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Community learns about endangered leopard toad

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Around 40 people gathered at the Silvermine Wetland area to learn about the endangered Western leopard toad. PHOTO: supplied
Around 40 people gathered at the Silvermine Wetland area to learn about the endangered Western leopard toad. PHOTO: supplied

In an interactive gathering, young and old from Plumstead, Retreat and Noordhoek learned about the endangered Western leopard toad and how to ensure its survival.

The Friends of Silvermine Nature area (Fosna) hosted 40 people at the lower Silvermine wetland area on Saturday 9 July.

Alison and Richard Faraday of ToadNUTS shared 15 years of their knowledge about Western leopard toad behaviour and experiences in community-based conservation.

“The Western leopard toads migrate to local ponds to breed every winter.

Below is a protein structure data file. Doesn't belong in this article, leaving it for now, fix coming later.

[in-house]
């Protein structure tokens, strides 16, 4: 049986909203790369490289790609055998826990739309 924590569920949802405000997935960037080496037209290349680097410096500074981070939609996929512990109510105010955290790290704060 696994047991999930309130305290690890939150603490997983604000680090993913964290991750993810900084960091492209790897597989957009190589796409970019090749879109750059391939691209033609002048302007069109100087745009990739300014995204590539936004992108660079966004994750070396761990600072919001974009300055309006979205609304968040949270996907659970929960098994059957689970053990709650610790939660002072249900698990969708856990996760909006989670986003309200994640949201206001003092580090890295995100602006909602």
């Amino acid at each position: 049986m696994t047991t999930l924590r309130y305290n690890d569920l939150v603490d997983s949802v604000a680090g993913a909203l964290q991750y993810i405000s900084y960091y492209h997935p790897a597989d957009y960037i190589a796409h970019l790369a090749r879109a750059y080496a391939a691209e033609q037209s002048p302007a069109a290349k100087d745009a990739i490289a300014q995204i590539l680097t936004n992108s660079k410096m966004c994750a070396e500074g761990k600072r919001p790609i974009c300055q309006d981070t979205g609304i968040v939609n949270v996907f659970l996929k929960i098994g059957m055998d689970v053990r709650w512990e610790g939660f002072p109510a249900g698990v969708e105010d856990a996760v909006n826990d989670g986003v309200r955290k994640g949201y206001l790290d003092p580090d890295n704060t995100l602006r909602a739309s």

“They congregate to fertilise and lay their eggs. They trust that at least some of the eggs will not be eaten by freshwater fish and will make it to maturity,” said Alison.

“But it’s not just hungry fish that pose a threat to leopard toads. The quality of the water is a key determinant of the success of the breeding event,” she added.

A highlight of the morning included netting water creatures at the stepping stone pond. “The abundance and diversity of different water creatures are good indicators of the water quality and habitat health of the wetlands,” said Alison.

Youngsters had fun netting small but valuable samples of fish, tadpoles, water spiders, snails, and mayfly as well as damselfly larvae.

“Using the miniSASS (South African Scoring System) test, the water is checked for the diversity of fresh-water critters – the greater the variety, the better the water is, and therefore the more toad eggs will survive.”

The results of the miniSASS test was verified by visiting fresh water specialist Dr Casey Broom as being between “poor” and “fair” based on the samples found.

“However only a small area was sampled, suggesting that a higher score may have been achieved with a more comprehensive survey.”

Every year, ToadNUTs host pond educational events in which parents and children learn about the Western leopard toad and have an opportunity to check the water quality at the pond.

Erica Williams from Retreat who joined the gathering said: “What a fantastic day. We learnt so much. The girls loved the event and day. Really empowering our youth, taking the information back into our communities”.

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